2. ...in the case of stalks of flax, because the wind is bad for the bleaching flax, so he will not even venture to open the oven door.
3. ... in the case of wool to be dyed, because it is speaking when the pot has already been removed from the stove.
(d) Nor are we worried that he may stir the pot, because it speaks when the pot is also cemented shut - and by the time he opens it, he will remember that it is Shabbos.
(a) One is permitted to leave raw meat, and a fully-cooked pot in the oven (or on the stove - without a Blech) when Shabbos comes in, because, since the former, which is obviously intended for Shabbos morning, will be done by then, and the latter is done already, there is no reason to stoke the coals.

(b) One may leave a partially-cooked pot containing a piece of raw meat, in the oven, because the raw meat is a sign that he wants the pot only for the morning, and here too, it will not be necessary to stoke the coals.

(c) Rav Ashi permits a kid-goat even in an oven which is not cemented, because air is bad for the roasting kid, and we can be certain that he will not open the oven to stoke the coals. This concession is confined to meat that is roasting on an open flame, but not to meat that is cooking in a pot (see Tosfos, d'h. 'Bashil').

(d) According to Rav Ashi, the Mishnah, which forbids meat to be left in an oven close to Shabbos, must be speaking specifically about *ram's* meat being left in an oven which is *not* cemented shut?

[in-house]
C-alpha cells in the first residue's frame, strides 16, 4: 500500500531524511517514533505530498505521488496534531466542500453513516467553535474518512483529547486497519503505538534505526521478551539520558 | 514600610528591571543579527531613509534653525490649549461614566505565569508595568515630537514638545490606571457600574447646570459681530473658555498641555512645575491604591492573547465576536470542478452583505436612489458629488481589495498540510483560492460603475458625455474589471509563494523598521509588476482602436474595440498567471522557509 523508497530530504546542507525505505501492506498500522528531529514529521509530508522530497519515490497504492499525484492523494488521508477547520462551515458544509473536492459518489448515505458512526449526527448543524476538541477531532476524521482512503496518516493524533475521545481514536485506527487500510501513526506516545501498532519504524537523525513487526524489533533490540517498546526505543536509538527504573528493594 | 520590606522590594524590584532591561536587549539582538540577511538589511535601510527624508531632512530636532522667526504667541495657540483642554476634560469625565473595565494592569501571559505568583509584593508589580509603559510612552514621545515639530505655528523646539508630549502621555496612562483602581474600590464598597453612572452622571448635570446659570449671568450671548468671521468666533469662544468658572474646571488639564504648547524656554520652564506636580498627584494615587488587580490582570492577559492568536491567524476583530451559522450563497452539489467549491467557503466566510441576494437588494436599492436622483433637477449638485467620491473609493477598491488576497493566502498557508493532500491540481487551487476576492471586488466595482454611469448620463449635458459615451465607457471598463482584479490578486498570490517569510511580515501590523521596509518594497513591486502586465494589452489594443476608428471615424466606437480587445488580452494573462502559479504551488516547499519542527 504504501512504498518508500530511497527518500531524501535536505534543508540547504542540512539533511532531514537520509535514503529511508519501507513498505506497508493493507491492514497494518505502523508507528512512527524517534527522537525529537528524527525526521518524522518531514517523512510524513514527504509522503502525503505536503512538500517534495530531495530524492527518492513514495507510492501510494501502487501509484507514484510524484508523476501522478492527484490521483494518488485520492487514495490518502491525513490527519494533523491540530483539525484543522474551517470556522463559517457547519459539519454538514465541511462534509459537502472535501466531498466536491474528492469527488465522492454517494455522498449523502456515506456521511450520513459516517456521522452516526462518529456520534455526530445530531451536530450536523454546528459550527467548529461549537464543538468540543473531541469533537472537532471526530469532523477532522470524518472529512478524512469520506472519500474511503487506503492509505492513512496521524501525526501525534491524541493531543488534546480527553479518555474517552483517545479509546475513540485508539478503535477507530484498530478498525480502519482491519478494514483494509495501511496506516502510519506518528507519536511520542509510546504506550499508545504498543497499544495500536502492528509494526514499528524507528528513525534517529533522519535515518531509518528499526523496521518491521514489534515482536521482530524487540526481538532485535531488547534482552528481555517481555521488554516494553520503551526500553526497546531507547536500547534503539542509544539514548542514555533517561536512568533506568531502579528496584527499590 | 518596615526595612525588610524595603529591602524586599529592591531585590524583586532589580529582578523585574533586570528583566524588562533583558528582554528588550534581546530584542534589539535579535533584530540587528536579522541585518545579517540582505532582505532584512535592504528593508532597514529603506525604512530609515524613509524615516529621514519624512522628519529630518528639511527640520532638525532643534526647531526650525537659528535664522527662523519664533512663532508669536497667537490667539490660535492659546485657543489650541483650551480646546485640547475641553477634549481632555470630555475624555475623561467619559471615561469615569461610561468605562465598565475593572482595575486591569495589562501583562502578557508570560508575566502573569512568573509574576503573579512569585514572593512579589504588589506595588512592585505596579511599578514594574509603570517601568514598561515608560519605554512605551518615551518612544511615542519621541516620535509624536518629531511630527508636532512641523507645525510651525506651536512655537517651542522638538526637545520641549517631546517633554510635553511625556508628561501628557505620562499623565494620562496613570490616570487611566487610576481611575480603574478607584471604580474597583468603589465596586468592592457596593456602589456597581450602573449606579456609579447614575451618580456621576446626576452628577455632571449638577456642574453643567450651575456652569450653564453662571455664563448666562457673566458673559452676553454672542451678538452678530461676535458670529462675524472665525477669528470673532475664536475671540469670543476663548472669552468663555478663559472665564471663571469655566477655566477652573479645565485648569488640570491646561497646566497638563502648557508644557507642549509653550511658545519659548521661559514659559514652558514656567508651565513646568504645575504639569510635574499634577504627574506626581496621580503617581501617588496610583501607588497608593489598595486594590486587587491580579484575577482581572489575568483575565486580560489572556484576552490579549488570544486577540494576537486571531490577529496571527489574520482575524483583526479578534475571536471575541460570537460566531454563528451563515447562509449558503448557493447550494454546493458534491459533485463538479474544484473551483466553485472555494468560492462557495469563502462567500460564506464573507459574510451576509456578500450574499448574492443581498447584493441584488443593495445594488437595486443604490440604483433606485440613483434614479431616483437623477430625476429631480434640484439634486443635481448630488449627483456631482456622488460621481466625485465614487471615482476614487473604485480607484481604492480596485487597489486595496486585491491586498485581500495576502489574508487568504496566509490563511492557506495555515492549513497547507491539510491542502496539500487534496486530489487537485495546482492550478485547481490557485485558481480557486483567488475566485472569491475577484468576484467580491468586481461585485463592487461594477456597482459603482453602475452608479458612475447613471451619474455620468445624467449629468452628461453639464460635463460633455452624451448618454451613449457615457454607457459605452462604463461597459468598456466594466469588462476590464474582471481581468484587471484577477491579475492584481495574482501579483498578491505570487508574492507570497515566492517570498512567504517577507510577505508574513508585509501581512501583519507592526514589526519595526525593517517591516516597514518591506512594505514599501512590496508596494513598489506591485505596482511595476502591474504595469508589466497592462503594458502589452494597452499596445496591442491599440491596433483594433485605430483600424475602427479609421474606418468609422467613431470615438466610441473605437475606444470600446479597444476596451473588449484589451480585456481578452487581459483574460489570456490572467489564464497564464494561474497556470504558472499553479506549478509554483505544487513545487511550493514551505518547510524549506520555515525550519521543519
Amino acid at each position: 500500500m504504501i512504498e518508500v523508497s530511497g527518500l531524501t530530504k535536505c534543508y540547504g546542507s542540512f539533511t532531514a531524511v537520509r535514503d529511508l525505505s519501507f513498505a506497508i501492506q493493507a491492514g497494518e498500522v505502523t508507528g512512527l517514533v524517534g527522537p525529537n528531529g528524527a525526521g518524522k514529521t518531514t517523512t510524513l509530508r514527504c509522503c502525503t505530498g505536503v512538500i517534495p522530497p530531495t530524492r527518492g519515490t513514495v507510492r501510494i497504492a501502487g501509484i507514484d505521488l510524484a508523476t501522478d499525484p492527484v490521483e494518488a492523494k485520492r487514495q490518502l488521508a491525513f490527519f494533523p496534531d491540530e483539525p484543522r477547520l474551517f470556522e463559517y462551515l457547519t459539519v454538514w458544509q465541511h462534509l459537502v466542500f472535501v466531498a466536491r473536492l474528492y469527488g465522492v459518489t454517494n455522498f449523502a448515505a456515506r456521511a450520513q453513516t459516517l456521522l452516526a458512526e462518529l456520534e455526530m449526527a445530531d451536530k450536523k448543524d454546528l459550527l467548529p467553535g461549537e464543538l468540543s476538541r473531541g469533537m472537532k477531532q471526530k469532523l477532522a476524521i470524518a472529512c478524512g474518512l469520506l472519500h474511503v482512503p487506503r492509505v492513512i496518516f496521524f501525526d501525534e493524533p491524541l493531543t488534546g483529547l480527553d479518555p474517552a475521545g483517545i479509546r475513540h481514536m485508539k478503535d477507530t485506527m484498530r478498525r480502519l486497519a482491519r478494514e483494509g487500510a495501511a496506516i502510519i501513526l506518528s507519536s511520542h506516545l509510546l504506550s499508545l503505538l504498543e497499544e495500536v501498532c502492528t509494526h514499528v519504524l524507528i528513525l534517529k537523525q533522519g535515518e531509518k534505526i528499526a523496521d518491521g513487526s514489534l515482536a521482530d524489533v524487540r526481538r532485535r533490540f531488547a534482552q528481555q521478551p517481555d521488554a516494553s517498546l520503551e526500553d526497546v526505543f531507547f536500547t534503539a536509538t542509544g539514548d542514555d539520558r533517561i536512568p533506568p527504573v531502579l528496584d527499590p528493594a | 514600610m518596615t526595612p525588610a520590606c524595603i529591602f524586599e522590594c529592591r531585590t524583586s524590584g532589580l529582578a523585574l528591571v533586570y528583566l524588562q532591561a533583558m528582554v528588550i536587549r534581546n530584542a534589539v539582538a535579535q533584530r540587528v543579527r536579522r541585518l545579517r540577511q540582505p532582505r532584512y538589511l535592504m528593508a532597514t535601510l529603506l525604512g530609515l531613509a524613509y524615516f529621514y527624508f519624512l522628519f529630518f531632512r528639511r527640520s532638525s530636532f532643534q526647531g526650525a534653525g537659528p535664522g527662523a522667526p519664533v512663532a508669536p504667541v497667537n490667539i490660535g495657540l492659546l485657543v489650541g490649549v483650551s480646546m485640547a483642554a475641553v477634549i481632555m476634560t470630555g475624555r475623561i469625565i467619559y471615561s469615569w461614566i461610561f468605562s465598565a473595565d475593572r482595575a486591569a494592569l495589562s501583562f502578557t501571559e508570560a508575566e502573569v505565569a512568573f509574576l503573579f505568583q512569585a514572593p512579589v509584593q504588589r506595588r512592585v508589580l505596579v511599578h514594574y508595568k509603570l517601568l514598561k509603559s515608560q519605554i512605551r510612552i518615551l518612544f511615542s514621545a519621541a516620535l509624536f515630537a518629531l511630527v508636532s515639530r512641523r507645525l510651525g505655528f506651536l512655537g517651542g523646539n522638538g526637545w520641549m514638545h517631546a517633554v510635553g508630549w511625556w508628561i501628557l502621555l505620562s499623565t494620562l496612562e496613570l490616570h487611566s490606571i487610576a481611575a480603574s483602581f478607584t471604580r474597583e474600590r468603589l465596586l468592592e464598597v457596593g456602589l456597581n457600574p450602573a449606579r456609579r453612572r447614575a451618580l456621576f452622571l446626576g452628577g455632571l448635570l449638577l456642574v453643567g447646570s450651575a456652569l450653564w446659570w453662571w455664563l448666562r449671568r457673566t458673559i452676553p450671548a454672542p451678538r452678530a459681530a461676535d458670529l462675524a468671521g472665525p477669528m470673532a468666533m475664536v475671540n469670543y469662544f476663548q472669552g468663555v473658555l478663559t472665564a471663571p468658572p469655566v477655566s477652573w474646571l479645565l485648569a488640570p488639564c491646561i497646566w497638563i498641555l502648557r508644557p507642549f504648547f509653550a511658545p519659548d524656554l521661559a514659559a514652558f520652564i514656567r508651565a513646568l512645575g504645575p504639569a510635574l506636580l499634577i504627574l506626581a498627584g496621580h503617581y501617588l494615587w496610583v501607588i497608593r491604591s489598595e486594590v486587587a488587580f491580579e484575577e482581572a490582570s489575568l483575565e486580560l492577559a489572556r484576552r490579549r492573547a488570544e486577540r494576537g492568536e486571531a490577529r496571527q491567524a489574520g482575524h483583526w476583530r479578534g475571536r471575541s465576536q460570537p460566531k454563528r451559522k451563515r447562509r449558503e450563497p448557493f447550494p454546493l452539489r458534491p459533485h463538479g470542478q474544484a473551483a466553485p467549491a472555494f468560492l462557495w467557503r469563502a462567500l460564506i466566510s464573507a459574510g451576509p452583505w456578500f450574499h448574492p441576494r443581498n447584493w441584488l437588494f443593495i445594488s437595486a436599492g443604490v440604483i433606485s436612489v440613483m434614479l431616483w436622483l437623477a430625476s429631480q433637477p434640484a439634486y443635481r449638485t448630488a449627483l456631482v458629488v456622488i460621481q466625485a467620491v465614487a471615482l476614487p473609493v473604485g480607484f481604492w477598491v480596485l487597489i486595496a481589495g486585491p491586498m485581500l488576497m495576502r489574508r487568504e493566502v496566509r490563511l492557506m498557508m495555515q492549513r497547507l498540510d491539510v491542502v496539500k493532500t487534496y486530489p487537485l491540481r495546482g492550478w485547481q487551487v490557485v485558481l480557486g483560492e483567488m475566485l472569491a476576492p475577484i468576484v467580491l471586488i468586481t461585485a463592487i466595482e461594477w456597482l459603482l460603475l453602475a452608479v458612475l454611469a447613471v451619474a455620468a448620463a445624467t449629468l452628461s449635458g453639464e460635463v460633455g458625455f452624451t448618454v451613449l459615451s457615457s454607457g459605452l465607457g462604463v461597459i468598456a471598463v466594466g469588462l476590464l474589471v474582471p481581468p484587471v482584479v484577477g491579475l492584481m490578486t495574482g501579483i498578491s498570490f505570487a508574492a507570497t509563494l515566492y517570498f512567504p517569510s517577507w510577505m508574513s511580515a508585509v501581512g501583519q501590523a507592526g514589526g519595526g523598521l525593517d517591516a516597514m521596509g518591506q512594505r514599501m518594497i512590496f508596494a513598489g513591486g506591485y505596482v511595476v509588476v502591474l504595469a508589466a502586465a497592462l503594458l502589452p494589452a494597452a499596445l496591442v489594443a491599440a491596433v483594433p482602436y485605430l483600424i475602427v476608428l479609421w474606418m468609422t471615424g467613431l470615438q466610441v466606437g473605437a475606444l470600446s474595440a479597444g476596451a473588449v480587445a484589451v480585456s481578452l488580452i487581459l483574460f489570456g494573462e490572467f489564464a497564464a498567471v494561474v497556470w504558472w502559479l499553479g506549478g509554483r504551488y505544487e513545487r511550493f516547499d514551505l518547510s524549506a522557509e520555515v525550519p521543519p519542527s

7) Someone who stirs a boiling pot, even after it has been removed from the flame, transgresses the Isur of 'Bishul' (See also Tosfos. 'Dilma').


(a) According to Rav Ashi in the second Lashon, where even ram's meat is permitted in an oven which is not cemented, we will have to establish the Mishnah later on, by meat on open coals, which do not even require the opening of a door. (In this Lashon, Rav Ashi holds that, when the door of the oven is shut, we do not suspect that he will even open it to stoke the coals - see Tosfos d.h. 'Hasam'.)

(b) Rav Yirmiyah mi'Difti holds in this Lashon that it is forbidden to leave a kid-goat inside an oven which is not cemented, in case he forgets, opens the door and stokes the coals.

9) A raw pumpkin has the same Din as a kid's meat in the second Lashon, because it too, does not react kindly to fresh air, whilst it is being cooked. Consequently, one may leave it inside the stove close to Shabbos. Note: This concession applies only to meat etc., which is roasting on an open flame, but not if it is inside a pot, when the air can do it no harm (Rosh Siman 35, quoting Behag).

10) Rebbi Akiva argues with the Tana Kama, who quotes Beis Hillel as saying that the non-Jew must be able to reach the house nearest to the wall in his home town. According to him, Beis Hillel never said such a thing. What they said was that one may sell to a non-Jew etc., provided the non-Jew leaves the Jew-s house before Shabbos enters.


(a) According to Beis Hillel, as long as one is permitted to eat the Chametz, he is also permitted to sell it.

(b) Rebbi Yehudah holds that it is forbidden to sell Kutach ha'Bavli (a condiment containing bread) for the entire thirty days before Pesach, because, since it is eaten in the form of a condiment, it lasts a long time - and Rebbi Yehudah follows the opinion of Beis Shamai.

(c) The thirty days is due to the fact that one begins to Darshen the laws of Pesach thirty days before Pesach. Before that time, one is not required to take Pesach into consideration.